“5G technology is the foundation to mission critical wireless communications in industry 4.0, critical infrastructure and digitized healthcare, and private mobile networks are bridging the gap in the absence of universal public 5G networks,” says Gearoid Collins, chief commercial officer at Vilicom.
The global private mobile network (PMN) market is experiencing exponential growth, driven primarily by industrial IoT (IIoT) and the advent of 5G. But IoT technologies have been widely used across multiple markets for a while, as have the Wi-Fi and 4G networks that enable them, so why the sudden surge for PMN? The key driver has been the slow rollout of 5G due to a lack of supporting infrastructure at carrier level.
5G networks are not going to impact mobile communications on a universal level for another five years at least, but embedded technologies in the meantime are becoming increasingly more advanced with “intelligence” built-in as the world goes digital. PMNs which are cloud based and require minimal infrastructure at ground level are meeting this infrastructure shortfall in the interim by providing the ultra-reliable low latency connectivity needed to guarantee performance and assure the high service levels for industries reliant on IoT for mission/safety/business critical communications.
Changing coverage requirements
Whilst mobile coverage may be universal, mobile signal quality is dependent on a range of factors including location, topography, number of users and the services used. Take that signal indoors and the signal quality immediately deteriorates by default because of a building’s physical attributes. Third-party technologies such as DAS, small cell, mobile repeaters etc are then typically deployed in commercial or mixed used buildings to overcome this issue. However, with the smart phenomenon on the increase and 5G technology available, albeit not mainstream, wireless connectivity needs stepping up because current Wi-Fi and 4G technology standards cannot provide the vast bandwidth, high data rates (1-20 Gbit/s), high security, reliability and scalability to facilitate true automation. Moreover, enterprises operating smart manufacturing want peace of mind that their premises will run 24x7 irrespective of location for business continuity and safety reasons, hence the drive for PMN.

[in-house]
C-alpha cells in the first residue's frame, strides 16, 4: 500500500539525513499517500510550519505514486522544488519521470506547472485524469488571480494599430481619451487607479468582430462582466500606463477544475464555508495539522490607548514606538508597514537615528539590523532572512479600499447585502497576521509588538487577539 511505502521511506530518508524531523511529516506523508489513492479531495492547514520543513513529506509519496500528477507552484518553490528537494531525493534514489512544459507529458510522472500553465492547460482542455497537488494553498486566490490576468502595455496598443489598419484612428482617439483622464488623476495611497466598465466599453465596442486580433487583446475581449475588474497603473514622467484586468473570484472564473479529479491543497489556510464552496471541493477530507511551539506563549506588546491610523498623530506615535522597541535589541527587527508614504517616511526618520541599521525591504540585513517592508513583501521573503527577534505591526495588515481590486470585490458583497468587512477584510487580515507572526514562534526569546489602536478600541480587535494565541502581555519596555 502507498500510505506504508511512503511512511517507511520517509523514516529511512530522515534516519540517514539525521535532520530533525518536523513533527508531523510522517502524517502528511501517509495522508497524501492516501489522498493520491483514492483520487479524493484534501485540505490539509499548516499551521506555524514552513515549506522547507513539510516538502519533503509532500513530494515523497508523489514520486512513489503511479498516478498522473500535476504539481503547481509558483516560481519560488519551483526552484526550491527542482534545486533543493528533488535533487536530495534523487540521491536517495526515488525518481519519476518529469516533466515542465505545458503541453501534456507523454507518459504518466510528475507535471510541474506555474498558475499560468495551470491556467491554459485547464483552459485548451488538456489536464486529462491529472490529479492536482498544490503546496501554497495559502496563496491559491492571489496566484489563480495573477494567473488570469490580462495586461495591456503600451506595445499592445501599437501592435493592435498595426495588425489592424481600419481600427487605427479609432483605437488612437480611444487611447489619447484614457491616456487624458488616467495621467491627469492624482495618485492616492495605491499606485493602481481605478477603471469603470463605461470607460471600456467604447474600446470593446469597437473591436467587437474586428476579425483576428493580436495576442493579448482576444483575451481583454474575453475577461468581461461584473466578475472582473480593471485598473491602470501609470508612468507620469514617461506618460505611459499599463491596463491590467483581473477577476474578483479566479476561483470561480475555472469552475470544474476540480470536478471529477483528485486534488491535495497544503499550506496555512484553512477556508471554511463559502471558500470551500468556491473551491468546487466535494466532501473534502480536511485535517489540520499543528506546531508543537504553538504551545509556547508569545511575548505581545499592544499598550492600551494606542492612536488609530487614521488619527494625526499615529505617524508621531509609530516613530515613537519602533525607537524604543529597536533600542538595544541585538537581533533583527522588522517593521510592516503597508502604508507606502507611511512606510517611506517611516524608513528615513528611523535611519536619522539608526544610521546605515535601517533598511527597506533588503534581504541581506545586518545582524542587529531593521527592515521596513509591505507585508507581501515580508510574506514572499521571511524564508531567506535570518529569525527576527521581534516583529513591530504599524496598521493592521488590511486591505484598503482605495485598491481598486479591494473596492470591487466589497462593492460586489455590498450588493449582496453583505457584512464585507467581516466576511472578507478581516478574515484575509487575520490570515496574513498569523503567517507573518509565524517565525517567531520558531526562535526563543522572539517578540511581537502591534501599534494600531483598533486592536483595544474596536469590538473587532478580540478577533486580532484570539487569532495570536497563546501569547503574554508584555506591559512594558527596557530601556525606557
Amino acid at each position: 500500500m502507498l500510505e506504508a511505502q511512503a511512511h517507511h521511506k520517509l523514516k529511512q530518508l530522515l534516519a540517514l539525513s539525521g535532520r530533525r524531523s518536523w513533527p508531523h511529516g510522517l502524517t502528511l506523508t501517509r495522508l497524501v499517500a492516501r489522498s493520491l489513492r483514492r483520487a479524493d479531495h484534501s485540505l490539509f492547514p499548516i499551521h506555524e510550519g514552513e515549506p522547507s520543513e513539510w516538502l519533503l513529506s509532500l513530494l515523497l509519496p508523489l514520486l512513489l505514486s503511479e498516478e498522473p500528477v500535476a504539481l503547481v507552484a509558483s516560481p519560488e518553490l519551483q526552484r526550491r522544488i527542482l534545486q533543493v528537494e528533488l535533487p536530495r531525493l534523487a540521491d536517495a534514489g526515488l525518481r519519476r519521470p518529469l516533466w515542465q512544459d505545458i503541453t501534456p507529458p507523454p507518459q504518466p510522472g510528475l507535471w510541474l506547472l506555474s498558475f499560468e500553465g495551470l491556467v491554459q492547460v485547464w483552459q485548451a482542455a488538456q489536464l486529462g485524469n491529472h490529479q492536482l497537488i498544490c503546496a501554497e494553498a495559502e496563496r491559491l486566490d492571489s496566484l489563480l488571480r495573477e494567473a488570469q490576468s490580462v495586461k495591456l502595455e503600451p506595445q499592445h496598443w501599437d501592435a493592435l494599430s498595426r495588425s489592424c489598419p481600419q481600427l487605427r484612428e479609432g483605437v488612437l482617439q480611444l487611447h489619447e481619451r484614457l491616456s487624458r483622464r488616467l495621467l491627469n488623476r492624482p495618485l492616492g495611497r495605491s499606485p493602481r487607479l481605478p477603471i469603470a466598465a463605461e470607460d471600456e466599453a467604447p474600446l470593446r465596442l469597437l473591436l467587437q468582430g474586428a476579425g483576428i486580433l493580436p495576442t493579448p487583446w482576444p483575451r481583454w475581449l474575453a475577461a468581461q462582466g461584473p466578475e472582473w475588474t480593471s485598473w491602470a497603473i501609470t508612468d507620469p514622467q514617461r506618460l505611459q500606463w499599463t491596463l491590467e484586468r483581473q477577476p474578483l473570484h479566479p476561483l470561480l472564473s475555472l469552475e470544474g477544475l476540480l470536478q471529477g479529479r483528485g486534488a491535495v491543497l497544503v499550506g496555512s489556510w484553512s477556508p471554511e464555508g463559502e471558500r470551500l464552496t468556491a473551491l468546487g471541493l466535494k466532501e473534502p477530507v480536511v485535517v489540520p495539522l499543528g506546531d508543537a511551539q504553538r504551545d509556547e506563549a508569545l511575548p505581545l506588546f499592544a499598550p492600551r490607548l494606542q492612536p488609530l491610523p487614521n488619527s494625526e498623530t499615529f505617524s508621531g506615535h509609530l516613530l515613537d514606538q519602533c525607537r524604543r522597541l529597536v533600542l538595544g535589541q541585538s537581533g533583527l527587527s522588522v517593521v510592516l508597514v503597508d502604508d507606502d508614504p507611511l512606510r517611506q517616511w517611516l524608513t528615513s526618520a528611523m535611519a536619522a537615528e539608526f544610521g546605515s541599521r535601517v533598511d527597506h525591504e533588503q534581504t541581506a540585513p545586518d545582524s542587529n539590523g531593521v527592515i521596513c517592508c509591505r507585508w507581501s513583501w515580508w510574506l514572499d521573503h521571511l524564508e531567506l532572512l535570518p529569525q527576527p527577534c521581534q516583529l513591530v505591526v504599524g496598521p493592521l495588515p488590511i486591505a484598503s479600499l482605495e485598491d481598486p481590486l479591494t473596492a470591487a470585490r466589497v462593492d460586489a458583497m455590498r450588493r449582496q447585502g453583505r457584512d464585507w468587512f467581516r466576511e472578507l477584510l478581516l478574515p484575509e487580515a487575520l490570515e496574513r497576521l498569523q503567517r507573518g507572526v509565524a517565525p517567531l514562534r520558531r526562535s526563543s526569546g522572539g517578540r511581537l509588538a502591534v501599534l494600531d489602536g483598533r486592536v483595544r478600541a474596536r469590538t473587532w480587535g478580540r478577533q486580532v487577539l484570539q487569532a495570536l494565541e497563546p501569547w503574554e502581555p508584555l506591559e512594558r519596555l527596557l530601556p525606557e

Private Mobile Networks explained
In simple terms, a private mobile network is a system of connections that allow an organisation to take advantage of voice and data services as if the endpoints (smartphones, workstations, laptops, IoT sensors etc) were running on a local network. They use the same underlying technology as normal mobile networks that are managed by public operators but have two key differences:
- The core network infrastructure can be installed onsite or located in a colocation facility
- The network does not share traffic with any other mobile networks in the vicinity, giving those in charge total control over capacity, performance, safety and flexibility